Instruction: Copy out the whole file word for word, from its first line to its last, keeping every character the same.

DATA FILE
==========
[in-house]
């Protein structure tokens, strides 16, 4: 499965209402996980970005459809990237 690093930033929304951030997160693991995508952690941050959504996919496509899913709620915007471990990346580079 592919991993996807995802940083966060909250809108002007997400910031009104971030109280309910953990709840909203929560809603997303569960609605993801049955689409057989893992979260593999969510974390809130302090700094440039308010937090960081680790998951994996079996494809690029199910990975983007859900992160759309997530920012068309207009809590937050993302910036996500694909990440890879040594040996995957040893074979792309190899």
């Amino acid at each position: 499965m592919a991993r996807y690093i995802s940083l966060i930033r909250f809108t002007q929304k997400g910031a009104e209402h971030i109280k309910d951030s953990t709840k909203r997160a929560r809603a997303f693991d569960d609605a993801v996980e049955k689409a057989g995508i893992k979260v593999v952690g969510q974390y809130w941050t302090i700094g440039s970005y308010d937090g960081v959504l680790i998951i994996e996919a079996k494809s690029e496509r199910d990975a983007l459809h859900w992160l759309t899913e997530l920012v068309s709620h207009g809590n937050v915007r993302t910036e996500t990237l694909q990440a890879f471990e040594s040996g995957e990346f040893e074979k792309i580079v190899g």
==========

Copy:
[in-house]
């Protein structure tokens, strides 16, 4: 499965209402996980970005459809990237 690093930033929304951030997160693991995508952690941050959504996919496509899913709620915007471990990346580079 592919991993996807995802940083966060909250809108002007997400910031009104971030109280309910953990709840909203929560809603997303569960609605993801049955689409057989893992979260593999969510974390809130302090700094440039308010937090960081680790998951994996079996494809690029199910990975983007859900992160759309997530920012068309207009809590937050993302910036996500694909990440890879040594040996995957040893074979792309190899």
């Amino acid at each position: 499965m592919a991993r996807y690093i995802s940083l966060i930033r909250f809108t002007q929304k997400g910031a009104e209402h971030i109280k309910d951030s953990t709840k909203r997160a929560r809603a997303f693991d569960d609605a993801v996980e049955k689409a057989g995508i893992k979260v593999v952690g969510q974390y809130w941050t302090i700094g440039s970005y308010d937090g960081v959504l680790i998951i994996e996919a079996k494809s690029e496509r199910d990975a983007l459809h859900w992160l759309t899913e997530l920012v068309s709620h207009g809590n937050v915007r993302t910036e996500t990237l694909q990440a890879f471990e040594s040996g995957e990346f040893e074979k792309i580079v190899g």